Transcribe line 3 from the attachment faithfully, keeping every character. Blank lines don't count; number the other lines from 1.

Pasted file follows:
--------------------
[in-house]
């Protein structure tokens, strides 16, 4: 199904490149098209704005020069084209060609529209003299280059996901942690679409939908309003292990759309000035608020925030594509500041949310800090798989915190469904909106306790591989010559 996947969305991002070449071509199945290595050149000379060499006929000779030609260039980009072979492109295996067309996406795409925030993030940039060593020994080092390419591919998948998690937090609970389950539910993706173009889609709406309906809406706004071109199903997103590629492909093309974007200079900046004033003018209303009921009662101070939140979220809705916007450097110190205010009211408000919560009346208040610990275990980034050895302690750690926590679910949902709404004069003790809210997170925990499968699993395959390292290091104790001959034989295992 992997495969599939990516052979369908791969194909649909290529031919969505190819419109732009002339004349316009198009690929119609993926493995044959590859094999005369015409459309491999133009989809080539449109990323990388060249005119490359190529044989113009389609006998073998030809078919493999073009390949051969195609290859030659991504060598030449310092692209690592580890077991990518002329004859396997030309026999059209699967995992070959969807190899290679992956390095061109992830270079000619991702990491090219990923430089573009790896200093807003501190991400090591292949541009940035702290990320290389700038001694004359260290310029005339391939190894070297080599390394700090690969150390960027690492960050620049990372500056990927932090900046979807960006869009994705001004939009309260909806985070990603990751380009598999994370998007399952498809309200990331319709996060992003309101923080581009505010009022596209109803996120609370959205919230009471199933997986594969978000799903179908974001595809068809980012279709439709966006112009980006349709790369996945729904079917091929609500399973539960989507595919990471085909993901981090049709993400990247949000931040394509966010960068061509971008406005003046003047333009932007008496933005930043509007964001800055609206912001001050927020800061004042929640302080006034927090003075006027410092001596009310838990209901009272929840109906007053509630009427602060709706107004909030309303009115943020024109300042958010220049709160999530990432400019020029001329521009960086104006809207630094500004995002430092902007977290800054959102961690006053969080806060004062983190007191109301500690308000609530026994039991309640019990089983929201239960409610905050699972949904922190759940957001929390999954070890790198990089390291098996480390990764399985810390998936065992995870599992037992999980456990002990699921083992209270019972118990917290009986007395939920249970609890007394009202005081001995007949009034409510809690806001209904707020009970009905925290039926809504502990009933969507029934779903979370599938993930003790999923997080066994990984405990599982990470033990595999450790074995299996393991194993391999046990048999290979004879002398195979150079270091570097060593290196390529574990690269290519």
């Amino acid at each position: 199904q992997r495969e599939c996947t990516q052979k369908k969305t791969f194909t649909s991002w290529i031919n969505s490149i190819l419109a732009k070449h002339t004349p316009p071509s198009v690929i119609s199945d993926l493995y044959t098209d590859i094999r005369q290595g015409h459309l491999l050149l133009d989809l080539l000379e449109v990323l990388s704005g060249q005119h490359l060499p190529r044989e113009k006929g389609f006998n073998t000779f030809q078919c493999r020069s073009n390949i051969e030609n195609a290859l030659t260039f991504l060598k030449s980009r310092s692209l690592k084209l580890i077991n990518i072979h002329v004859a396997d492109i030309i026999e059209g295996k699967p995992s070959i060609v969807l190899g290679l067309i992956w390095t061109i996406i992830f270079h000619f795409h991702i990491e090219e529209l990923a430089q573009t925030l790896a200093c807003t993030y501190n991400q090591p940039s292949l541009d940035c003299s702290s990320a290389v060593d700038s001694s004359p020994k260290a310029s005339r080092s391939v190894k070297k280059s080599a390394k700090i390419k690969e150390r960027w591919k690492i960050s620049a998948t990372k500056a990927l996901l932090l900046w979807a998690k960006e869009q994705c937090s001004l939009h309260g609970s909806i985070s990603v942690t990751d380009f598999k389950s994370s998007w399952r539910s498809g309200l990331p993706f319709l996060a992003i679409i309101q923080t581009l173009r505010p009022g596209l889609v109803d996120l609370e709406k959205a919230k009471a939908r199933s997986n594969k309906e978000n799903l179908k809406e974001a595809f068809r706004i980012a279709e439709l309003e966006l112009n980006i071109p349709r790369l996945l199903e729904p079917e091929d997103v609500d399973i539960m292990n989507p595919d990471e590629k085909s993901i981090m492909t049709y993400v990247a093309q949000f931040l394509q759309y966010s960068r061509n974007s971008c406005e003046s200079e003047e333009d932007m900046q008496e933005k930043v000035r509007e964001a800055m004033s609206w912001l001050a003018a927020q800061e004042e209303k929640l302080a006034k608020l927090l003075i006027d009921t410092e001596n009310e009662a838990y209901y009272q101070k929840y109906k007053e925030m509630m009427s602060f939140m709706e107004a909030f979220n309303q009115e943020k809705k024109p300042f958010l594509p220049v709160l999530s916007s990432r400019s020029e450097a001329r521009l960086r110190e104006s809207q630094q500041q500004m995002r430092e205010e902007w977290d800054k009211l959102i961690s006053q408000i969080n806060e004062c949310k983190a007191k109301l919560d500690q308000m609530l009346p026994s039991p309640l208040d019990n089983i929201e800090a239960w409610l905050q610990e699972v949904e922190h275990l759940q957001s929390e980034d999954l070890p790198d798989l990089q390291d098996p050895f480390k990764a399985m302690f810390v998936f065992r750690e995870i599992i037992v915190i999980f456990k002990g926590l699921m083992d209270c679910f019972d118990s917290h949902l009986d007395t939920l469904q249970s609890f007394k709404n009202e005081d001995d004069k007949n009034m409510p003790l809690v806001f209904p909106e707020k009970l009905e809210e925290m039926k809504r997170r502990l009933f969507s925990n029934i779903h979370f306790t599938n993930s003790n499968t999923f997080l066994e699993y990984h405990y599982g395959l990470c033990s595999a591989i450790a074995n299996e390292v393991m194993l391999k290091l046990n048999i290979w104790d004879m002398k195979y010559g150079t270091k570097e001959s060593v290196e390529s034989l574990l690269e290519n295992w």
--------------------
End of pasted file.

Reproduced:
């Amino acid at each position: 199904q992997r495969e599939c996947t990516q052979k369908k969305t791969f194909t649909s991002w290529i031919n969505s490149i190819l419109a732009k070449h002339t004349p316009p071509s198009v690929i119609s199945d993926l493995y044959t098209d590859i094999r005369q290595g015409h459309l491999l050149l133009d989809l080539l000379e449109v990323l990388s704005g060249q005119h490359l060499p190529r044989e113009k006929g389609f006998n073998t000779f030809q078919c493999r020069s073009n390949i051969e030609n195609a290859l030659t260039f991504l060598k030449s980009r310092s692209l690592k084209l580890i077991n990518i072979h002329v004859a396997d492109i030309i026999e059209g295996k699967p995992s070959i060609v969807l190899g290679l067309i992956w390095t061109i996406i992830f270079h000619f795409h991702i990491e090219e529209l990923a430089q573009t925030l790896a200093c807003t993030y501190n991400q090591p940039s292949l541009d940035c003299s702290s990320a290389v060593d700038s001694s004359p020994k260290a310029s005339r080092s391939v190894k070297k280059s080599a390394k700090i390419k690969e150390r960027w591919k690492i960050s620049a998948t990372k500056a990927l996901l932090l900046w979807a998690k960006e869009q994705c937090s001004l939009h309260g609970s909806i985070s990603v942690t990751d380009f598999k389950s994370s998007w399952r539910s498809g309200l990331p993706f319709l996060a992003i679409i309101q923080t581009l173009r505010p009022g596209l889609v109803d996120l609370e709406k959205a919230k009471a939908r199933s997986n594969k309906e978000n799903l179908k809406e974001a595809f068809r706004i980012a279709e439709l309003e966006l112009n980006i071109p349709r790369l996945l199903e729904p079917e091929d997103v609500d399973i539960m292990n989507p595919d990471e590629k085909s993901i981090m492909t049709y993400v990247a093309q949000f931040l394509q759309y966010s960068r061509n974007s971008c406005e003046s200079e003047e333009d932007m900046q008496e933005k930043v000035r509007e964001a800055m004033s609206w912001l001050a003018a927020q800061e004042e209303k929640l302080a006034k608020l927090l003075i006027d009921t410092e001596n009310e009662a838990y209901y009272q101070k929840y109906k007053e925030m509630m009427s602060f939140m709706e107004a909030f979220n309303q009115e943020k809705k024109p300042f958010l594509p220049v709160l999530s916007s990432r400019s020029e450097a001329r521009l960086r110190e104006s809207q630094q500041q500004m995002r430092e205010e902007w977290d800054k009211l959102i961690s006053q408000i969080n806060e004062c949310k983190a007191k109301l919560d500690q308000m609530l009346p026994s039991p309640l208040d019990n089983i929201e800090a239960w409610l905050q610990e699972v949904e922190h275990l759940q957001s929390e980034d999954l070890p790198d798989l990089q390291d098996p050895f480390k990764a399985m302690f810390v998936f065992r750690e995870i599992i037992v915190i999980f456990k002990g926590l699921m083992d209270c679910f019972d118990s917290h949902l009986d007395t939920l469904q249970s609890f007394k709404n009202e005081d001995d004069k007949n009034m409510p003790l809690v806001f209904p909106e707020k009970l009905e809210e925290m039926k809504r997170r502990l009933f969507s925990n029934i779903h979370f306790t599938n993930s003790n499968t999923f997080l066994e699993y990984h405990y599982g395959l990470c033990s595999a591989i450790a074995n299996e390292v393991m194993l391999k290091l046990n048999i290979w104790d004879m002398k195979y010559g150079t270091k570097e001959s060593v290196e390529s034989l574990l690269e290519n295992w």